There’s never been a better era to access, by hook or by crook, quality foreign television shows, but even in this landscape, you don’t often find something from Belgium getting any attention. Cordon breaks that barrier, airing on BBC last summer, and if it isn’t quite as artful as some other shows that have grabbed the attentions of the English-speaking audiences, it’s a fun, post apocalyptic cliff hanger that makes the most of its scenario and offers some good characters to keep you interested.
Antwerp becomes the scene of a mysterious flu-like illness that turns deadly, causing the government to cordon off the section of the city infected while the National Institute for Contagious Diseases works within the cordon to find a vaccine.
Cordon wraps a number of players around the situation in good disaster movie form, most notably our hero Lex the cop (Tom Dewispelaere), his girlfriend Jana (Liesa Van der Aa), Gryspeerts (Koen De Sutter), a bumbling Kolchak-like reporter ready to blow the lid on any possible conspiracies about the outbreak, Jokke (Wouter Hendrickx), our hero’s man on the inside, and multiple other characters that are parts of these stories, most of which are about survival at all costs. One of best of the scenarios involves group of people holed up in an office, going through a Big Brother-style experience of bickering and betrayal in the face of danger and death.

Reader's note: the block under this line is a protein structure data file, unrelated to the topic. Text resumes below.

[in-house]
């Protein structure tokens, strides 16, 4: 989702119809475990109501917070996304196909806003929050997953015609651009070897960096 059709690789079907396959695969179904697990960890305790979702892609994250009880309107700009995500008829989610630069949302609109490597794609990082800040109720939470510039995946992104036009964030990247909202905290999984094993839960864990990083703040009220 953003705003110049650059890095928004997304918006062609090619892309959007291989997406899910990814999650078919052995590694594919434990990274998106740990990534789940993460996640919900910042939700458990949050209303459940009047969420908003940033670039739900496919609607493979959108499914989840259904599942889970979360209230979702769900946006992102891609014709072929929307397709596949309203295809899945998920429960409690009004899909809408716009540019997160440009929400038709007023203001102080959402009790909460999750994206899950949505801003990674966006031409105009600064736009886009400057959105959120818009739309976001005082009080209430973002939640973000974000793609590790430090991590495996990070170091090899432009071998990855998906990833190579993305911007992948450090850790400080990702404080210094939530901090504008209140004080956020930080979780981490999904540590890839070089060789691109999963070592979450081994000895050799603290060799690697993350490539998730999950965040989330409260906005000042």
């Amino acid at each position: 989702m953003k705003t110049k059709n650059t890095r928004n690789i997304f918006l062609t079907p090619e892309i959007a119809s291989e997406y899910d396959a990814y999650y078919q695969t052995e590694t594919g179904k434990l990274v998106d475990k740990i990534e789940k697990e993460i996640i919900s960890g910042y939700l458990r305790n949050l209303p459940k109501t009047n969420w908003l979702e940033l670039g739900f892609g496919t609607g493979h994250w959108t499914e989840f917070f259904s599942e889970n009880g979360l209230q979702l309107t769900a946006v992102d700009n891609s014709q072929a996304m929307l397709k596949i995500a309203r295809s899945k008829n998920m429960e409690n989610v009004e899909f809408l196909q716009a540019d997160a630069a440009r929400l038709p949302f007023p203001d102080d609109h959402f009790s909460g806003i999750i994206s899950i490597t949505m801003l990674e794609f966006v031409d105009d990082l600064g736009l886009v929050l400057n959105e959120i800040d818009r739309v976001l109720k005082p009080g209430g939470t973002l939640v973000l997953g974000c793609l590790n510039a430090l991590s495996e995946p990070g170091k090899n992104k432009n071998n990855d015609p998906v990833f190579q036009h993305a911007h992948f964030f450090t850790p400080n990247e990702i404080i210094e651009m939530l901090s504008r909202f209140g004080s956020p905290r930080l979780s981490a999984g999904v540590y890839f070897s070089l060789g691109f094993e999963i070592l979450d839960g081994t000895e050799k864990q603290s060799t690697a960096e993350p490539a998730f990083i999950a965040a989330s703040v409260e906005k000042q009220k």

At a time when zombie apocalypse fare has taken over our popular vision of the end of society, Cordon stands out for its immediate presentation and stance on how the whole world doesn’t have to end for one part of it to become a decaying nightmare. Much like conflict zones around our real world, this section of Antwerp begins to look like a real breakdown, and the dangers don’t come from mindless monsters, but humans trying to fend for themselves.
It made me think of Escape From New York, and by proxy Lord of the Flies, but with the slightly same over the top sensibility of the original Danish/Swedish version of The Bridge that keeps you on the edge of your seat. There seems to be an American remake called Containment, but those always suck.